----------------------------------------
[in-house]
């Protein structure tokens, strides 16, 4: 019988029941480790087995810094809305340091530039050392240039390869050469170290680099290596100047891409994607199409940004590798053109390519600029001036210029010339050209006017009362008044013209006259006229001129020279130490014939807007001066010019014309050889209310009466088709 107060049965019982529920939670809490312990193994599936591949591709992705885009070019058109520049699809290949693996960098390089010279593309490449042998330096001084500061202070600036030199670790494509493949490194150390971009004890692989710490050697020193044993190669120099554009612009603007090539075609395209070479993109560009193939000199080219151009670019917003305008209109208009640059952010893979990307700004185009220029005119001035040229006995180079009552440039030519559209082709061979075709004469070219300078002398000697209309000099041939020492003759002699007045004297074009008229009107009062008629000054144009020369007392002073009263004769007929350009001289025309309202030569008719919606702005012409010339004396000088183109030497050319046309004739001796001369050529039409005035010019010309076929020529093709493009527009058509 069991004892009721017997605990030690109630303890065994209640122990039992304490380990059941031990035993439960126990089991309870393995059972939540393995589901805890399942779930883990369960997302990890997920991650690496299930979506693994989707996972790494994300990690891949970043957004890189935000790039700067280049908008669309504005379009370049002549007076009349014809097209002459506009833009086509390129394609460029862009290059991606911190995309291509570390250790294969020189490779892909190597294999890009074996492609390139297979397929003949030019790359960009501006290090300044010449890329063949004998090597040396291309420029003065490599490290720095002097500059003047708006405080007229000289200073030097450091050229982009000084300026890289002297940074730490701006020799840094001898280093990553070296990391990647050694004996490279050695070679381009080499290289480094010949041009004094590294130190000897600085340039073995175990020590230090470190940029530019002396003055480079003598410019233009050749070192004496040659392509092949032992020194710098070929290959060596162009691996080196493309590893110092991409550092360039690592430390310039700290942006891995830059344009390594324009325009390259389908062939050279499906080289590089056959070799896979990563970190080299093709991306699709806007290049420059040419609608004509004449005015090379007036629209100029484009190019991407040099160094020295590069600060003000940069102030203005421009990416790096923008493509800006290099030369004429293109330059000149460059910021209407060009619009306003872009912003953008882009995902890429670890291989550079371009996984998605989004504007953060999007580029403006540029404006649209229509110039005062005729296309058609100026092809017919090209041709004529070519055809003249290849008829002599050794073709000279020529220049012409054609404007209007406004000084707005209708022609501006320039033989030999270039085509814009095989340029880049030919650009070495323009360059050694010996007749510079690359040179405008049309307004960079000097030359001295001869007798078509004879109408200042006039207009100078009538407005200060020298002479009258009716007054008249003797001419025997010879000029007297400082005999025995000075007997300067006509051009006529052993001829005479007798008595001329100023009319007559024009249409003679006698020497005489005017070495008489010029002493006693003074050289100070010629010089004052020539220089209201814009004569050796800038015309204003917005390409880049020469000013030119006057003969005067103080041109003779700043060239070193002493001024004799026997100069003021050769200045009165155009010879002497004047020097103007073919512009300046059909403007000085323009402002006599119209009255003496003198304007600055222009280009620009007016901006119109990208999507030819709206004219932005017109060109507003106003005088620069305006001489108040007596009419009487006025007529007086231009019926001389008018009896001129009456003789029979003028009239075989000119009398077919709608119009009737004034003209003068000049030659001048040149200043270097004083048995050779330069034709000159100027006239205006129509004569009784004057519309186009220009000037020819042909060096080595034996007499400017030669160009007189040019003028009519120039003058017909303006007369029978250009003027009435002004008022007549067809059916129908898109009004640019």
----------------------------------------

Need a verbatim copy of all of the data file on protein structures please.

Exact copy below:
[in-house]
């Protein structure tokens, strides 16, 4: 019988029941480790087995810094809305340091530039050392240039390869050469170290680099290596100047891409994607199409940004590798053109390519600029001036210029010339050209006017009362008044013209006259006229001129020279130490014939807007001066010019014309050889209310009466088709 107060049965019982529920939670809490312990193994599936591949591709992705885009070019058109520049699809290949693996960098390089010279593309490449042998330096001084500061202070600036030199670790494509493949490194150390971009004890692989710490050697020193044993190669120099554009612009603007090539075609395209070479993109560009193939000199080219151009670019917003305008209109208009640059952010893979990307700004185009220029005119001035040229006995180079009552440039030519559209082709061979075709004469070219300078002398000697209309000099041939020492003759002699007045004297074009008229009107009062008629000054144009020369007392002073009263004769007929350009001289025309309202030569008719919606702005012409010339004396000088183109030497050319046309004739001796001369050529039409005035010019010309076929020529093709493009527009058509 069991004892009721017997605990030690109630303890065994209640122990039992304490380990059941031990035993439960126990089991309870393995059972939540393995589901805890399942779930883990369960997302990890997920991650690496299930979506693994989707996972790494994300990690891949970043957004890189935000790039700067280049908008669309504005379009370049002549007076009349014809097209002459506009833009086509390129394609460029862009290059991606911190995309291509570390250790294969020189490779892909190597294999890009074996492609390139297979397929003949030019790359960009501006290090300044010449890329063949004998090597040396291309420029003065490599490290720095002097500059003047708006405080007229000289200073030097450091050229982009000084300026890289002297940074730490701006020799840094001898280093990553070296990391990647050694004996490279050695070679381009080499290289480094010949041009004094590294130190000897600085340039073995175990020590230090470190940029530019002396003055480079003598410019233009050749070192004496040659392509092949032992020194710098070929290959060596162009691996080196493309590893110092991409550092360039690592430390310039700290942006891995830059344009390594324009325009390259389908062939050279499906080289590089056959070799896979990563970190080299093709991306699709806007290049420059040419609608004509004449005015090379007036629209100029484009190019991407040099160094020295590069600060003000940069102030203005421009990416790096923008493509800006290099030369004429293109330059000149460059910021209407060009619009306003872009912003953008882009995902890429670890291989550079371009996984998605989004504007953060999007580029403006540029404006649209229509110039005062005729296309058609100026092809017919090209041709004529070519055809003249290849008829002599050794073709000279020529220049012409054609404007209007406004000084707005209708022609501006320039033989030999270039085509814009095989340029880049030919650009070495323009360059050694010996007749510079690359040179405008049309307004960079000097030359001295001869007798078509004879109408200042006039207009100078009538407005200060020298002479009258009716007054008249003797001419025997010879000029007297400082005999025995000075007997300067006509051009006529052993001829005479007798008595001329100023009319007559024009249409003679006698020497005489005017070495008489010029002493006693003074050289100070010629010089004052020539220089209201814009004569050796800038015309204003917005390409880049020469000013030119006057003969005067103080041109003779700043060239070193002493001024004799026997100069003021050769200045009165155009010879002497004047020097103007073919512009300046059909403007000085323009402002006599119209009255003496003198304007600055222009280009620009007016901006119109990208999507030819709206004219932005017109060109507003106003005088620069305006001489108040007596009419009487006025007529007086231009019926001389008018009896001129009456003789029979003028009239075989000119009398077919709608119009009737004034003209003068000049030659001048040149200043270097004083048995050779330069034709000159100027006239205006129509004569009784004057519309186009220009000037020819042909060096080595034996007499400017030669160009007189040019003028009519120039003058017909303006007369029978250009003027009435002004008022007549067809059916129908898109009004640019």